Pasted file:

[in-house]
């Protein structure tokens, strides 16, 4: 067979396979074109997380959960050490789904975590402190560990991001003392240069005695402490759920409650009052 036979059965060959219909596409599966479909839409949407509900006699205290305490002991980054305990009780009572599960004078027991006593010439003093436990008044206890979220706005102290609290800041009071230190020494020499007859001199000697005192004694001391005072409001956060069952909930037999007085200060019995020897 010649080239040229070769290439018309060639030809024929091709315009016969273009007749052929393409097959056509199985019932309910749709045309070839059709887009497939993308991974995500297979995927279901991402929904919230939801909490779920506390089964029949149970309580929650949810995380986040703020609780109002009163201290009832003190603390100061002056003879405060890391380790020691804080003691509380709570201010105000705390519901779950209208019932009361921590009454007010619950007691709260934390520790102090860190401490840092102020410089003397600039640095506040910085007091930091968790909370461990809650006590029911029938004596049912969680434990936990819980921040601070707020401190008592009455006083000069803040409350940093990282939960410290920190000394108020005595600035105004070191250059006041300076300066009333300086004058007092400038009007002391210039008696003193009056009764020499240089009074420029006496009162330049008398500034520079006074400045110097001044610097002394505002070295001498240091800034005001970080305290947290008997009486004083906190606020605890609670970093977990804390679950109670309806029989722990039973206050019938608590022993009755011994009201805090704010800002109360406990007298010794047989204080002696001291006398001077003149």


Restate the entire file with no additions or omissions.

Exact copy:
[in-house]
């Protein structure tokens, strides 16, 4: 067979396979074109997380959960050490789904975590402190560990991001003392240069005695402490759920409650009052 036979059965060959219909596409599966479909839409949407509900006699205290305490002991980054305990009780009572599960004078027991006593010439003093436990008044206890979220706005102290609290800041009071230190020494020499007859001199000697005192004694001391005072409001956060069952909930037999007085200060019995020897 010649080239040229070769290439018309060639030809024929091709315009016969273009007749052929393409097959056509199985019932309910749709045309070839059709887009497939993308991974995500297979995927279901991402929904919230939801909490779920506390089964029949149970309580929650949810995380986040703020609780109002009163201290009832003190603390100061002056003879405060890391380790020691804080003691509380709570201010105000705390519901779950209208019932009361921590009454007010619950007691709260934390520790102090860190401490840092102020410089003397600039640095506040910085007091930091968790909370461990809650006590029911029938004596049912969680434990936990819980921040601070707020401190008592009455006083000069803040409350940093990282939960410290920190000394108020005595600035105004070191250059006041300076300066009333300086004058007092400038009007002391210039008696003193009056009764020499240089009074420029006496009162330049008398500034520079006074400045110097001044610097002394505002070295001498240091800034005001970080305290947290008997009486004083906190606020605890609670970093977990804390679950109670309806029989722990039973206050019938608590022993009755011994009201805090704010800002109360406990007298010794047989204080002696001291006398001077003149």